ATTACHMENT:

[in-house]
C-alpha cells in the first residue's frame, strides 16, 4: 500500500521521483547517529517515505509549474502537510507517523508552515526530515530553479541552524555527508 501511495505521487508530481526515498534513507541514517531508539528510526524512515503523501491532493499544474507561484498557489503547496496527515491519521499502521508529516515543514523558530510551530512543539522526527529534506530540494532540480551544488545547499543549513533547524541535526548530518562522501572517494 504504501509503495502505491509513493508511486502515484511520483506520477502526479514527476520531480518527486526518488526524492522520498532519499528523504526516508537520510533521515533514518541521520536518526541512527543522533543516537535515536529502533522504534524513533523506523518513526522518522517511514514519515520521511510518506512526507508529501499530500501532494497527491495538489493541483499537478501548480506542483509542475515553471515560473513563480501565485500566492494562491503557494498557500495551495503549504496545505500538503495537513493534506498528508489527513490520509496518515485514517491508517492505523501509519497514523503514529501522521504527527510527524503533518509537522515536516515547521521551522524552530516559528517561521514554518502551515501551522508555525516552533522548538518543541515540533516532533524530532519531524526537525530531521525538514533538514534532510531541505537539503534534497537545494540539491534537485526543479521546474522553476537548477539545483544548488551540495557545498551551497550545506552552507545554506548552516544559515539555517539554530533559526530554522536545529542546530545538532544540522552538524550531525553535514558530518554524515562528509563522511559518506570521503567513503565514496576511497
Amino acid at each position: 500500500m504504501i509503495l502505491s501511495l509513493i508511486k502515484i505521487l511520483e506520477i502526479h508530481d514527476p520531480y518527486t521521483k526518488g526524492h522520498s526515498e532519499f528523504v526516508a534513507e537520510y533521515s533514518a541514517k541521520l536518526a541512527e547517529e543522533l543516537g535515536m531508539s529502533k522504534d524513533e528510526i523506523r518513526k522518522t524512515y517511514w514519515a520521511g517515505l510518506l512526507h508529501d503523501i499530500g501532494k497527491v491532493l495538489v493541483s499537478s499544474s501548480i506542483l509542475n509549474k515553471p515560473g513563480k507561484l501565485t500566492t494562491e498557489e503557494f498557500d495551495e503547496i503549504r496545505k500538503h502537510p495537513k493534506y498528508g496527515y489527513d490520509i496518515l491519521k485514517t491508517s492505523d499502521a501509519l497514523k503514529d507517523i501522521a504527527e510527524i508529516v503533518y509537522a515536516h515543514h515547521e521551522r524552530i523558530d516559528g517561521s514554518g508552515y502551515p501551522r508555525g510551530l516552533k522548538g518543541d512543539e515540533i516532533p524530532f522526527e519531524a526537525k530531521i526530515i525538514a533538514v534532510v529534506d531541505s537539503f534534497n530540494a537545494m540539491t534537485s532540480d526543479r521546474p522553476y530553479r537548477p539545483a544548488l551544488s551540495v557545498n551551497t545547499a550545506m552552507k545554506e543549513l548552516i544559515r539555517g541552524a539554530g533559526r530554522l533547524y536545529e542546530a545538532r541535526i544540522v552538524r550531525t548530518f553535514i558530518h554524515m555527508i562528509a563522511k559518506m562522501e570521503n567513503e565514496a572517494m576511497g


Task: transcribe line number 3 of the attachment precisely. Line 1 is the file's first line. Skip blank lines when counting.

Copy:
Amino acid at each position: 500500500m504504501i509503495l502505491s501511495l509513493i508511486k502515484i505521487l511520483e506520477i502526479h508530481d514527476p520531480y518527486t521521483k526518488g526524492h522520498s526515498e532519499f528523504v526516508a534513507e537520510y533521515s533514518a541514517k541521520l536518526a541512527e547517529e543522533l543516537g535515536m531508539s529502533k522504534d524513533e528510526i523506523r518513526k522518522t524512515y517511514w514519515a520521511g517515505l510518506l512526507h508529501d503523501i499530500g501532494k497527491v491532493l495538489v493541483s499537478s499544474s501548480i506542483l509542475n509549474k515553471p515560473g513563480k507561484l501565485t500566492t494562491e498557489e503557494f498557500d495551495e503547496i503549504r496545505k500538503h502537510p495537513k493534506y498528508g496527515y489527513d490520509i496518515l491519521k485514517t491508517s492505523d499502521a501509519l497514523k503514529d507517523i501522521a504527527e510527524i508529516v503533518y509537522a515536516h515543514h515547521e521551522r524552530i523558530d516559528g517561521s514554518g508552515y502551515p501551522r508555525g510551530l516552533k522548538g518543541d512543539e515540533i516532533p524530532f522526527e519531524a526537525k530531521i526530515i525538514a533538514v534532510v529534506d531541505s537539503f534534497n530540494a537545494m540539491t534537485s532540480d526543479r521546474p522553476y530553479r537548477p539545483a544548488l551544488s551540495v557545498n551551497t545547499a550545506m552552507k545554506e543549513l548552516i544559515r539555517g541552524a539554530g533559526r530554522l533547524y536545529e542546530a545538532r541535526i544540522v552538524r550531525t548530518f553535514i558530518h554524515m555527508i562528509a563522511k559518506m562522501e570521503n567513503e565514496a572517494m576511497g